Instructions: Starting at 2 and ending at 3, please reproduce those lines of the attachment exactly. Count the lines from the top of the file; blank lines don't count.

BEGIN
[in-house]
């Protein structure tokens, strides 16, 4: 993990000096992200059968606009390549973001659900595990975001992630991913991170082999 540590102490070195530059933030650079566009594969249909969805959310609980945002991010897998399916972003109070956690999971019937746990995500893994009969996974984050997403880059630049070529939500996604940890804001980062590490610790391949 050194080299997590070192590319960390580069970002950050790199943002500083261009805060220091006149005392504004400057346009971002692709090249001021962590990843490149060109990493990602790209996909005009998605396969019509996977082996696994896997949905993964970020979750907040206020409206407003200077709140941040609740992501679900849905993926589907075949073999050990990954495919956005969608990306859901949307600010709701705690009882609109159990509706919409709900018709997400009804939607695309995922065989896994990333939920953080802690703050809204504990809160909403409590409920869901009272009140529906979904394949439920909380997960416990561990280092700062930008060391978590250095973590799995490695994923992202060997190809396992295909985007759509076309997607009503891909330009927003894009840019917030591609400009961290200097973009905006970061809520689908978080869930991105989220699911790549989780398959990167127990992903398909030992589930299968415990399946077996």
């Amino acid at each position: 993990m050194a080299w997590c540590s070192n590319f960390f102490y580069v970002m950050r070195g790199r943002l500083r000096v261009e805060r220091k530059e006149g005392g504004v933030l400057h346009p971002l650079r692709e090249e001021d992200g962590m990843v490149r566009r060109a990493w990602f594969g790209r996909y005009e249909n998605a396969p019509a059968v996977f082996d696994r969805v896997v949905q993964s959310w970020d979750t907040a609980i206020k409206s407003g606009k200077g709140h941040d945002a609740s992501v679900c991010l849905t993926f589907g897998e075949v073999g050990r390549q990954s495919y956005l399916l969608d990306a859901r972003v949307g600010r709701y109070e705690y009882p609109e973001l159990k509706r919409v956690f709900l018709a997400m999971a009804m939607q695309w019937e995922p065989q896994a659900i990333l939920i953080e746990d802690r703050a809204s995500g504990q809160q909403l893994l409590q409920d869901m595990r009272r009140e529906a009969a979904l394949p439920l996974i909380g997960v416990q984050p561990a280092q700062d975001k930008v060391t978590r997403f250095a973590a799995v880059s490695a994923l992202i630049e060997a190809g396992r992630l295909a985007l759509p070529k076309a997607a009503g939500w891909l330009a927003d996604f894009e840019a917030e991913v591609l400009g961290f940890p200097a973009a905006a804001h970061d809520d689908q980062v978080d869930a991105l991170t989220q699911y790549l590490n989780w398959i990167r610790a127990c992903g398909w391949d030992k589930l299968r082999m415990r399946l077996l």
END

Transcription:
């Protein structure tokens, strides 16, 4: 993990000096992200059968606009390549973001659900595990975001992630991913991170082999 540590102490070195530059933030650079566009594969249909969805959310609980945002991010897998399916972003109070956690999971019937746990995500893994009969996974984050997403880059630049070529939500996604940890804001980062590490610790391949 050194080299997590070192590319960390580069970002950050790199943002500083261009805060220091006149005392504004400057346009971002692709090249001021962590990843490149060109990493990602790209996909005009998605396969019509996977082996696994896997949905993964970020979750907040206020409206407003200077709140941040609740992501679900849905993926589907075949073999050990990954495919956005969608990306859901949307600010709701705690009882609109159990509706919409709900018709997400009804939607695309995922065989896994990333939920953080802690703050809204504990809160909403409590409920869901009272009140529906979904394949439920909380997960416990561990280092700062930008060391978590250095973590799995490695994923992202060997190809396992295909985007759509076309997607009503891909330009927003894009840019917030591609400009961290200097973009905006970061809520689908978080869930991105989220699911790549989780398959990167127990992903398909030992589930299968415990399946077996």
């Amino acid at each position: 993990m050194a080299w997590c540590s070192n590319f960390f102490y580069v970002m950050r070195g790199r943002l500083r000096v261009e805060r220091k530059e006149g005392g504004v933030l400057h346009p971002l650079r692709e090249e001021d992200g962590m990843v490149r566009r060109a990493w990602f594969g790209r996909y005009e249909n998605a396969p019509a059968v996977f082996d696994r969805v896997v949905q993964s959310w970020d979750t907040a609980i206020k409206s407003g606009k200077g709140h941040d945002a609740s992501v679900c991010l849905t993926f589907g897998e075949v073999g050990r390549q990954s495919y956005l399916l969608d990306a859901r972003v949307g600010r709701y109070e705690y009882p609109e973001l159990k509706r919409v956690f709900l018709a997400m999971a009804m939607q695309w019937e995922p065989q896994a659900i990333l939920i953080e746990d802690r703050a809204s995500g504990q809160q909403l893994l409590q409920d869901m595990r009272r009140e529906a009969a979904l394949p439920l996974i909380g997960v416990q984050p561990a280092q700062d975001k930008v060391t978590r997403f250095a973590a799995v880059s490695a994923l992202i630049e060997a190809g396992r992630l295909a985007l759509p070529k076309a997607a009503g939500w891909l330009a927003d996604f894009e840019a917030e991913v591609l400009g961290f940890p200097a973009a905006a804001h970061d809520d689908q980062v978080d869930a991105l991170t989220q699911y790549l590490n989780w398959i990167r610790a127990c992903g398909w391949d030992k589930l299968r082999m415990r399946l077996l």